Pets, Pets, Pets
Eulogy for “Best In Shelter” Quinn: He never met you yet he loved you. This remarkable dog embodied unconditional love and gratitude. Our English Setter profiled last week (“Pets” Post, 1/20/10) did travel to a welcoming home in Pennsylvania. Less
than two days later he
suddenly arrived at the “Rainbow Bridge” embraced by these loving guardians.
To say Quinn was an exceptional dog is an understatement. To say Eileen and Tom, his new owners, are exceptional people-an understatement also. We believe Quinn held on until he found them. Each of us who had the privilege to meet Quinn will never view a rescue dog the same again.
This magnificent Setter, turned into a bag of bones, surfaced in the Bronx the day after Christmas. Despite his weakened state, Quinn’s quiet, canine charisma-his Cupid arrows- struck all who met him. It took a Village of rescuers to bring him from a city shelter to safety in a LI kennel. Soon after we learned he wasn’t starving, but instead emaciated because his kidneys were failing due to chronic Lyme disease. Still he was a happy, tailwagging machine. Maybe Quinn understood better than us that we found him too late.
We pumped Quinn up with mega drugs and a special diet, and were fortunate to find an idyllic hospice home with the help of Above & Beyond English Setter Rescue (www.esrescue.org). The morning of his journey Quinn dragged me after a squirrel and wolfed down a hardboiled egg, shell and all, part of his health regimen.
He was a perfect passenger on his PA transport. Tuesday night, Eileen took him to her vet who was surprised to see the dog acting much better than he expected from the original lab reports. The next day, Quinn met a holistic vet. He trotted in his new yard overlooking the mountains. Perhaps he could defy the odds. We knew his days were still numbered, but since he was so content and animated, who would think he’d be gone so soon?
“Tom and I helped Quinn to the bridge today. Last night, we hand fed him ...his tail was wagging at warp speed. He had salmon, chicken, sweet potato, a bit of broccoli and a bit of rice. He had a little snack of ground meat at 9:30...I slept with him in my arms the first night here and Tom slept with him last night (we agreed to take turns). Tom checked him several times and each time Quinn was awake and looking back at him. Quinn selected the couch for his bed last night so Tom got the floor. Thismorning he did not want to walk so Tom carried him out and he did walk a little but when he came back inside he fell and cried a bit. He did not want salmon or chicken in the morning but did eat some of his little meatballs.
We went to our vet and the blood work was even worse than the already horrible blood work from the ninth. While we waited he was a bit thirsty but did not have the strength to roll up and drink....I did get him to drink a cup of water by dropping water in his mouth via a syringe. All the while he wagged his tail. The only thing that could have helped him was a transfusion which we were prepared to do. Dr. Steve wanted to take a chest x-ray to make sure his lungs were clear.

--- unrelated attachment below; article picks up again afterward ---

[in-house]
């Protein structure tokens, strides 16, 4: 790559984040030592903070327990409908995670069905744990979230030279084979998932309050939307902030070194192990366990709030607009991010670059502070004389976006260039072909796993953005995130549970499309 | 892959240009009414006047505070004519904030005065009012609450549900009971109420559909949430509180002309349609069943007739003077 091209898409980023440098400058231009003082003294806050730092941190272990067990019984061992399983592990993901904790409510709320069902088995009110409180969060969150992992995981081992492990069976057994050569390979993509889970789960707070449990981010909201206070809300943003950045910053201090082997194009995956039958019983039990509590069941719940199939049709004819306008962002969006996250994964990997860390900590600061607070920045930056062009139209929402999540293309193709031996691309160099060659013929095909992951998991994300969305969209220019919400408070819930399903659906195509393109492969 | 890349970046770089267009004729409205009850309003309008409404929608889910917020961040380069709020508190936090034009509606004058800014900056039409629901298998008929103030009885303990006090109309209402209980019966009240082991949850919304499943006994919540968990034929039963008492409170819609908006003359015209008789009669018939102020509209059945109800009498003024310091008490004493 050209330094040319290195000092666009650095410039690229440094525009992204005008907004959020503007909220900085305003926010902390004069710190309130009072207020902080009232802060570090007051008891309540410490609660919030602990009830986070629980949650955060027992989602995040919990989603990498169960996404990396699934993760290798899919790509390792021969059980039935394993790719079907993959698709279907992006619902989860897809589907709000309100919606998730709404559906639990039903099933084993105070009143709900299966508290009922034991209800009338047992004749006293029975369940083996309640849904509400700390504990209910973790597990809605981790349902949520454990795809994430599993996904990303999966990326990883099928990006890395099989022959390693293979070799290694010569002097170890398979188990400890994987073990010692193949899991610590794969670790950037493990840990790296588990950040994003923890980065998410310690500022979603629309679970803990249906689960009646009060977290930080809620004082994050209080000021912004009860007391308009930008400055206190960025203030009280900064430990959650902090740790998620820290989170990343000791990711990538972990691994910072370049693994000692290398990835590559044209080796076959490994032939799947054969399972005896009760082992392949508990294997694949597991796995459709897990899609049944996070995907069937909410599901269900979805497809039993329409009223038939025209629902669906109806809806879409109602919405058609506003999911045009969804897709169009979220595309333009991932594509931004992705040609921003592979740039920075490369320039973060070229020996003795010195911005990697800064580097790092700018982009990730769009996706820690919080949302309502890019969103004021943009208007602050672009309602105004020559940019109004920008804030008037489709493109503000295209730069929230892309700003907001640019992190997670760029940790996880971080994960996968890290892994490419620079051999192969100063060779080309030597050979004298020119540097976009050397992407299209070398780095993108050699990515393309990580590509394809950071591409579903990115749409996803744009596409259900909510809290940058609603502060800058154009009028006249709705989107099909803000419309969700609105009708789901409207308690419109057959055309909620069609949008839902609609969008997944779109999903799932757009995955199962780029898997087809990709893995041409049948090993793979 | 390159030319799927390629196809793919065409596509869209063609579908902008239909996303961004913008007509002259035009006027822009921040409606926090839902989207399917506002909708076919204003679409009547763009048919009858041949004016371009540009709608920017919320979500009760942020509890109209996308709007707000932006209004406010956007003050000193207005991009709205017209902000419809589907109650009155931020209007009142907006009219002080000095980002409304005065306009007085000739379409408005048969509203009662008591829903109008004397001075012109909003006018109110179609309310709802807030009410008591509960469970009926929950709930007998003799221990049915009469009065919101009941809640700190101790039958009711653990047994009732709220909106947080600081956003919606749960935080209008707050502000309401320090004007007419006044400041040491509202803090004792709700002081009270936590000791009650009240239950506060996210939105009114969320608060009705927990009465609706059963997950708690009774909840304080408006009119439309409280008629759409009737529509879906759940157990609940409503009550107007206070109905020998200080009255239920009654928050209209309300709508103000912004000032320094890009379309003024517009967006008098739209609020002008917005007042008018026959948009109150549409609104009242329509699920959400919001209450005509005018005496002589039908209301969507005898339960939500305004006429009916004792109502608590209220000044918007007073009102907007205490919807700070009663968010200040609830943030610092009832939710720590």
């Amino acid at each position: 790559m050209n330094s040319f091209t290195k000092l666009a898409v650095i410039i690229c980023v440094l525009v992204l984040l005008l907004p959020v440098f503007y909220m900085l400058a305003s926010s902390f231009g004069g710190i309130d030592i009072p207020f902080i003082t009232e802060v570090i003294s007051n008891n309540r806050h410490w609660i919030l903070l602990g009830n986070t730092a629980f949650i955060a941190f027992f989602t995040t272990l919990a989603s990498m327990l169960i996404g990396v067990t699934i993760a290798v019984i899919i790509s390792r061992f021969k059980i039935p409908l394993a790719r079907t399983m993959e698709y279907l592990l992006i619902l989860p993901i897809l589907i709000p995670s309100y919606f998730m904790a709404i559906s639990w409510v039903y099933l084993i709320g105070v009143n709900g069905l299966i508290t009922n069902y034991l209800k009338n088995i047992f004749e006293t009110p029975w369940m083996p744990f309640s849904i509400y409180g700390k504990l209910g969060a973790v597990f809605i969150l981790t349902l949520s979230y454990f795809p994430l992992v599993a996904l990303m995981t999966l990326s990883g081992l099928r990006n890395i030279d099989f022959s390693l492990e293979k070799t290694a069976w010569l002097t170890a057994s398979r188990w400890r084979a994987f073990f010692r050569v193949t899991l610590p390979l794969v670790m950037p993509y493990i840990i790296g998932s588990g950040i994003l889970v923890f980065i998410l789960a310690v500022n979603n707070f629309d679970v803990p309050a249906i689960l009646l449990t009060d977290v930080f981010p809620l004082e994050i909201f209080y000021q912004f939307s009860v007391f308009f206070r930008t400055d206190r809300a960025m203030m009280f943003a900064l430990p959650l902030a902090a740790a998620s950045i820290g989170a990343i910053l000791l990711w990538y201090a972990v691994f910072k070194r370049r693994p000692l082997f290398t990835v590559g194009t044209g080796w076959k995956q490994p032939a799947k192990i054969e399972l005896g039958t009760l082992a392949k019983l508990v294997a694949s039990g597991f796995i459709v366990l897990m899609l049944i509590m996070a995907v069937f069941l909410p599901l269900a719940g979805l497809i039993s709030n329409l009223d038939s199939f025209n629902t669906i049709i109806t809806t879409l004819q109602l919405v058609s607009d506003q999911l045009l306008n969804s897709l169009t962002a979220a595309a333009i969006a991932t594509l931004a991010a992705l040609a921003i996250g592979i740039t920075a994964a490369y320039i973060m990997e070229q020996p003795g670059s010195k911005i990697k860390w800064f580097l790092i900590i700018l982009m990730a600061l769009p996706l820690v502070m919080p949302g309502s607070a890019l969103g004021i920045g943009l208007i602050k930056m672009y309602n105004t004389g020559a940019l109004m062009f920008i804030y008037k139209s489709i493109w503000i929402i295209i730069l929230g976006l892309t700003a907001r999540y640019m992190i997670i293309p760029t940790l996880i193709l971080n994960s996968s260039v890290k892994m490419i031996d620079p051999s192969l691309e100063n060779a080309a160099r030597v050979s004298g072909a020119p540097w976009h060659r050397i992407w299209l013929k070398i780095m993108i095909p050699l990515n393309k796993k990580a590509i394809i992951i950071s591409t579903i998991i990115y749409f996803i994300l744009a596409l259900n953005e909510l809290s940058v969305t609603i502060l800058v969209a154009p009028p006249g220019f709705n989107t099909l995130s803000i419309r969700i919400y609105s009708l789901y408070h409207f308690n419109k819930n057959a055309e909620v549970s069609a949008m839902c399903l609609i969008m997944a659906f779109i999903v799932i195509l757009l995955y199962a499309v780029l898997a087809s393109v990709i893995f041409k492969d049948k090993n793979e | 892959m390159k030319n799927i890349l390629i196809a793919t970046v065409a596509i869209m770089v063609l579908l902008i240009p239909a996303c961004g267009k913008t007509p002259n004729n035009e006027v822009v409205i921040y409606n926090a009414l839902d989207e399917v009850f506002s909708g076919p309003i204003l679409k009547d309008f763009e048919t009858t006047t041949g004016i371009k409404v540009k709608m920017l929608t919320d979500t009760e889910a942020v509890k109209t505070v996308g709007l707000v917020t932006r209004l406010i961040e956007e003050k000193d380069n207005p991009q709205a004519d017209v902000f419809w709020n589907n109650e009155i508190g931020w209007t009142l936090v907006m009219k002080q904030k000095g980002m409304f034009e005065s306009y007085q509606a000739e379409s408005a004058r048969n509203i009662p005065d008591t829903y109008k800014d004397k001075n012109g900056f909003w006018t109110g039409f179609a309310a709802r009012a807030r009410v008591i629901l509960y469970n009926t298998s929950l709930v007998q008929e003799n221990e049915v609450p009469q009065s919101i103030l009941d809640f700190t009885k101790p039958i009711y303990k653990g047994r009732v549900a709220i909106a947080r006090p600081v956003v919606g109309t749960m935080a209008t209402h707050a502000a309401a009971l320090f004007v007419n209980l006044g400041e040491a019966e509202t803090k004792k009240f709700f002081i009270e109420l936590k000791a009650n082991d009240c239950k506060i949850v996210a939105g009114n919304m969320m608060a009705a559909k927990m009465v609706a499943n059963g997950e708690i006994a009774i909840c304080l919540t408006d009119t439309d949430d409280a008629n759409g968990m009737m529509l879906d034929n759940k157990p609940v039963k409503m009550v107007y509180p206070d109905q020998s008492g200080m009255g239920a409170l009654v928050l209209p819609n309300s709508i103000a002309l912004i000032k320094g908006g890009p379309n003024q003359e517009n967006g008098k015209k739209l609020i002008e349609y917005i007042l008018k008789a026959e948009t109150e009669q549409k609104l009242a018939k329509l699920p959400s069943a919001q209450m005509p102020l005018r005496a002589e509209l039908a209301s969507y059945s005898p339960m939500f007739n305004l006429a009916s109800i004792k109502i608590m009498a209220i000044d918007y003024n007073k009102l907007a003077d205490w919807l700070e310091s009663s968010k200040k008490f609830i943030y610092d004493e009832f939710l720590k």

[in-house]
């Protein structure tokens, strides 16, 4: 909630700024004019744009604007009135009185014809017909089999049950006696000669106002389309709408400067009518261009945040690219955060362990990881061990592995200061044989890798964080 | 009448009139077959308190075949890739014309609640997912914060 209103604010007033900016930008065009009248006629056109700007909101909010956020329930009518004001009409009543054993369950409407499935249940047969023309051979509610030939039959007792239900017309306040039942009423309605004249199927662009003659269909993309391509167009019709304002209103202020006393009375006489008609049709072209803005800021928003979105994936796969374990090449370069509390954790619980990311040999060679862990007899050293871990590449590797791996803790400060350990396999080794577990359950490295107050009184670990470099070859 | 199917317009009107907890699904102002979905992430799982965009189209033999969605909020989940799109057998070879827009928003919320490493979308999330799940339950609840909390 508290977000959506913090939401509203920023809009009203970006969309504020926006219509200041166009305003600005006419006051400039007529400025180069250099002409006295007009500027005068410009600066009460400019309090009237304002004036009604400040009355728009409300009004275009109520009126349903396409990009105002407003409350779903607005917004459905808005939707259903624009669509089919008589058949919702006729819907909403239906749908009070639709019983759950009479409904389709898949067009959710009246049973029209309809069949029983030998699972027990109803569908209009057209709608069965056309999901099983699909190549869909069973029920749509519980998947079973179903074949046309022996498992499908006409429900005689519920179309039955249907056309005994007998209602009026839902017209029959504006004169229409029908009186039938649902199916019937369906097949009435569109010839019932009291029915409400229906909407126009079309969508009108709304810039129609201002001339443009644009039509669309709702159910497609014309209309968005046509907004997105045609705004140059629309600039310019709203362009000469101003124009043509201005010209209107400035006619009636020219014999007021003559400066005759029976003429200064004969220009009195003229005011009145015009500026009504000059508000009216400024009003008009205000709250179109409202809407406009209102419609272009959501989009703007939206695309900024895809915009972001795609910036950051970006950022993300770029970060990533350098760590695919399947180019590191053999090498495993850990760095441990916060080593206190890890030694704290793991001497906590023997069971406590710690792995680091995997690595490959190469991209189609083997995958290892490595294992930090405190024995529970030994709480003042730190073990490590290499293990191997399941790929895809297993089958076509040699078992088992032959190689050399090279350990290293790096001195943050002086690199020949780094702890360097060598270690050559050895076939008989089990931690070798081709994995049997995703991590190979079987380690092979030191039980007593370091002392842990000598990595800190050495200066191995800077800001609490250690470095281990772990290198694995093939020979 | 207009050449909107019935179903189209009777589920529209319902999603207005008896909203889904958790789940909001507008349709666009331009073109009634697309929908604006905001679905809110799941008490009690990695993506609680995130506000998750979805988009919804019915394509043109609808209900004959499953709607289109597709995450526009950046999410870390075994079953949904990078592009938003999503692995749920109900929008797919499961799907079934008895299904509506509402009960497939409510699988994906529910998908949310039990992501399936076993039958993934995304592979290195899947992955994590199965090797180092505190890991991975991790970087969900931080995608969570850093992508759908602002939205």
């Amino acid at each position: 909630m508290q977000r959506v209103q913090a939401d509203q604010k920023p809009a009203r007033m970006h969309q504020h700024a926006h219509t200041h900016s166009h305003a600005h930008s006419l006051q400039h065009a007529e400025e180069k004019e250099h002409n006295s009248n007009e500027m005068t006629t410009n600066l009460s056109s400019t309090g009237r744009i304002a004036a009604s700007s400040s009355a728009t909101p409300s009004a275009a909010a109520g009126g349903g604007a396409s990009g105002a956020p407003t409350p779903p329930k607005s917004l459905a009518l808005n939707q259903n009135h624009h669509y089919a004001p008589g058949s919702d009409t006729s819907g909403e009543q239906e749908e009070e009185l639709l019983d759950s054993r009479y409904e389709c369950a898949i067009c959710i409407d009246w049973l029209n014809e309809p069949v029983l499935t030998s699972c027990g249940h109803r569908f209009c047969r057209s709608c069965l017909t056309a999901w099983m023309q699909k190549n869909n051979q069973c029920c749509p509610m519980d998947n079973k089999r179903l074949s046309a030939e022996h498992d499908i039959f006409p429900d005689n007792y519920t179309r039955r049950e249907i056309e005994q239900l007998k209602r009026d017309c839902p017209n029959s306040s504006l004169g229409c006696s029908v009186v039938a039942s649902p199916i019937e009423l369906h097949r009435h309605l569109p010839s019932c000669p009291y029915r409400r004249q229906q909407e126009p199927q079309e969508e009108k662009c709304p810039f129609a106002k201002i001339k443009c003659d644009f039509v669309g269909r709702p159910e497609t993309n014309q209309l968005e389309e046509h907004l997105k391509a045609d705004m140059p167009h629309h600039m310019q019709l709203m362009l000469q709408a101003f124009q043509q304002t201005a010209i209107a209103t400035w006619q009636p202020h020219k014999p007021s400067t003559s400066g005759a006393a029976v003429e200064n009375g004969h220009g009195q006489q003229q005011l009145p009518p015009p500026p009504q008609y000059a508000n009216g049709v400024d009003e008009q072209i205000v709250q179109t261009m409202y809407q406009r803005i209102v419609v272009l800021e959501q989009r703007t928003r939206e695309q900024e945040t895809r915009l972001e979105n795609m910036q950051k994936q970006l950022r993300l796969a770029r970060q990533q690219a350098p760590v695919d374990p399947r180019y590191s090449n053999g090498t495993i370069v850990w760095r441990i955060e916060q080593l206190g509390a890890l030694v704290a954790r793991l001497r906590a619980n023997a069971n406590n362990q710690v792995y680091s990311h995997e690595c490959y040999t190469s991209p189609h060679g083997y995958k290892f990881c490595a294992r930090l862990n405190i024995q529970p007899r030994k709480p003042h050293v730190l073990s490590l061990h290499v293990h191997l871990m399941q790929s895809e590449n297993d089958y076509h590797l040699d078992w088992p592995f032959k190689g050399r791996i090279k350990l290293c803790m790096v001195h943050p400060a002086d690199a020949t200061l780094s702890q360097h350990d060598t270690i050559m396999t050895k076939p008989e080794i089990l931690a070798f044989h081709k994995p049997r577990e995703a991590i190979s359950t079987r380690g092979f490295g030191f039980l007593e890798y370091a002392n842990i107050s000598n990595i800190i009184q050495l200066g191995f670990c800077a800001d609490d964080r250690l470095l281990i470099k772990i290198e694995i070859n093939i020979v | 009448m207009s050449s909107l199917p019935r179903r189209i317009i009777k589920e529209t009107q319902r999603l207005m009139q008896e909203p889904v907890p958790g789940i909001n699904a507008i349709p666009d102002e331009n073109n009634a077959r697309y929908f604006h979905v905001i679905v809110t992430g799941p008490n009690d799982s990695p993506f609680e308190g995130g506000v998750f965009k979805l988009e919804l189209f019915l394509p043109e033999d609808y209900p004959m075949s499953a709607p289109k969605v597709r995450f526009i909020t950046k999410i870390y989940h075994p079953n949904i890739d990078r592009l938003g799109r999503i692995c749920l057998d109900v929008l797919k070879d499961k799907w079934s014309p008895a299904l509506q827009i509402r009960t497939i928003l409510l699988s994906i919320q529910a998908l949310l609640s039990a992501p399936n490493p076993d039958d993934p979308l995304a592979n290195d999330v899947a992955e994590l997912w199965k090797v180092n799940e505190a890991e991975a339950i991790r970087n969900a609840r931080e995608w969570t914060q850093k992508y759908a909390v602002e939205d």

In order to try to save him, or buy him some more time, the transfusion had to work, his phosphorous come down, epogen or procrit take effect, and his appetite kept up so he would continue to eat. All big “what if ‘s” and big risks. We would have had to take Quinn to a specialty hospital and they would have had to admit him. We did not want Quinn left anywhere but with us. Steve also shared, as a friend, that if Quinn was his, he would say good-bye. Quinn had little energy....and Tom and I agreed it was the only loving thing we had left to offer him. No sooner did I say that ...Quinn looked at us with bright eyes and puffed ears as if to say “thank you.” It is almost like he waited until he finally got a family and a forever home. Then I thought...are we doing the right thing? We carried Quinn outside to our SUV. Steve’s practice is surrounded by cornfields and mountain views. We backed the SUV over to the edge of the field... There were big roosters strutting in the cut corn rows and the warm sunshine was shining on him. Quinn was watching the roosters and Tom chased them closer for Quinn. We called Bonnie and Joanne (his NY angels) and let them say their good-byes via cell. He heard their voices and perked up a bit. We then said our good-byes and helped him to the bridge.
Quinn is a very special dog who touched so many people’s lives in the short time he was with us. It was truly something you had to experience to understand. Loving, kind, gentle, and so appreciative of everything anyone did for him, even if it was just coming into a room. “Our hearts are breaking..... We had Quinn with us for 47 hours and he was family,” Eileen said.
To add to Quinn’s mystique, the x-ray taken that last day found a second microchip from a European registry that migrated to Quinn’s chest. Answers? His age; his breeder; imported as a show, pet or field dog? Was he lost, stolen, dumped, or a combo of scenarios? So far we haven’t traced the chip, but as I type this, we have guidance from a vet in Sweden and an amazing Australian woman who continues searching for her English Setter Beau (www.findingbeau.com) stolen six years ago. The chip confirms Quinn isn’t Beau. Their incomplete stories confirm they were both extraordinary Setters, dearly missed.
For Adoption at Babylon Town Shelter (643-9270) Lamar St. W. Babylon: “Alice” #93081 an older teacup Yorkie found in Copiague, smothered us with kisses as her mats were cut off. “Ralphie” in Cage 9 is a young, athletic Shepherd/Lab mix.
Male: “Bradley” Pit Cage 1; “Teddy” Retriever Cage 6; “Winston” black lobby cat.
Female: “Roxy” Cage 25; “Ginger” Cage 39-Pit mixes; “Brie”- Cage 46-American Bulldog.
*Jewelry Flea Market to benefit Last Hope’s special needs dogs and cats at Basic Pet Care 642 Rt. 109 Lindenhurst-Sat. Feb. 6th- 10 am to 2 pm. Call 631-957- 0023.